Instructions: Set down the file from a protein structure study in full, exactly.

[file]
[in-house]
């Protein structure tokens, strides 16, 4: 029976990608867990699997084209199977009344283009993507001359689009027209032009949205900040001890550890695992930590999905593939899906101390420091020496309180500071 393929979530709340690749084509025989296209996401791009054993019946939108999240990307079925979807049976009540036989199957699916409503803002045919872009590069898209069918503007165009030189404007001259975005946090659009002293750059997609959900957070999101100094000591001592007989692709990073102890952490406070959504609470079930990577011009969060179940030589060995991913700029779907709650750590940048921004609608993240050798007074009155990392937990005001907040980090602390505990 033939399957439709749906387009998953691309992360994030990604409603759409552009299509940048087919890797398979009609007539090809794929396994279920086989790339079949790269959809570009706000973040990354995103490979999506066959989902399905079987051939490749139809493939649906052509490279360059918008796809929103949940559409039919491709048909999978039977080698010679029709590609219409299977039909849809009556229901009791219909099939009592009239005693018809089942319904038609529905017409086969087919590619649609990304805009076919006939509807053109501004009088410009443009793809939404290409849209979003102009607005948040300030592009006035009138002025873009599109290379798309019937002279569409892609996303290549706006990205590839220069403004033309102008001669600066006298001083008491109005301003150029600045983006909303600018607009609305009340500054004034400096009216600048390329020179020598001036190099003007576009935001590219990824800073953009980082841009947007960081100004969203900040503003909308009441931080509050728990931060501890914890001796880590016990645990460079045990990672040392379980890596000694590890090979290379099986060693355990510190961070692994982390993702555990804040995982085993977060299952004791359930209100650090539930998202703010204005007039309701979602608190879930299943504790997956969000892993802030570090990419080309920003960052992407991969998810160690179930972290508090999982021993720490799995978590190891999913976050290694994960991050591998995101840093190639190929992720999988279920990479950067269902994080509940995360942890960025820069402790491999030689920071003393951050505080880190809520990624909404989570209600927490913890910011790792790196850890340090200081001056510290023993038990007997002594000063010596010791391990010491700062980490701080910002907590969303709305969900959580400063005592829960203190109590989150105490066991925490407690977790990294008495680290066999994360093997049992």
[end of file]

[in-house]
């Protein structure tokens, strides 16, 4: 029976990608867990699997084209199977009344283009993507001359689009027209032009949205900040001890550890695992930590999905593939899906101390420091020496309180500071 393929979530709340690749084509025989296209996401791009054993019946939108999240990307079925979807049976009540036989199957699916409503803002045919872009590069898209069918503007165009030189404007001259975005946090659009002293750059997609959900957070999101100094000591001592007989692709990073102890952490406070959504609470079930990577011009969060179940030589060995991913700029779907709650750590940048921004609608993240050798007074009155990392937990005001907040980090602390505990 033939399957439709749906387009998953691309992360994030990604409603759409552009299509940048087919890797398979009609007539090809794929396994279920086989790339079949790269959809570009706000973040990354995103490979999506066959989902399905079987051939490749139809493939649906052509490279360059918008796809929103949940559409039919491709048909999978039977080698010679029709590609219409299977039909849809009556229901009791219909099939009592009239005693018809089942319904038609529905017409086969087919590619649609990304805009076919006939509807053109501004009088410009443009793809939404290409849209979003102009607005948040300030592009006035009138002025873009599109290379798309019937002279569409892609996303290549706006990205590839220069403004033309102008001669600066006298001083008491109005301003150029600045983006909303600018607009609305009340500054004034400096009216600048390329020179020598001036190099003007576009935001590219990824800073953009980082841009947007960081100004969203900040503003909308009441931080509050728990931060501890914890001796880590016990645990460079045990990672040392379980890596000694590890090979290379099986060693355990510190961070692994982390993702555990804040995982085993977060299952004791359930209100650090539930998202703010204005007039309701979602608190879930299943504790997956969000892993802030570090990419080309920003960052992407991969998810160690179930972290508090999982021993720490799995978590190891999913976050290694994960991050591998995101840093190639190929992720999988279920990479950067269902994080509940995360942890960025820069402790491999030689920071003393951050505080880190809520990624909404989570209600927490913890910011790792790196850890340090200081001056510290023993038990007997002594000063010596010791391990010491700062980490701080910002907590969303709305969900959580400063005592829960203190109590989150105490066991925490407690977790990294008495680290066999994360093997049992």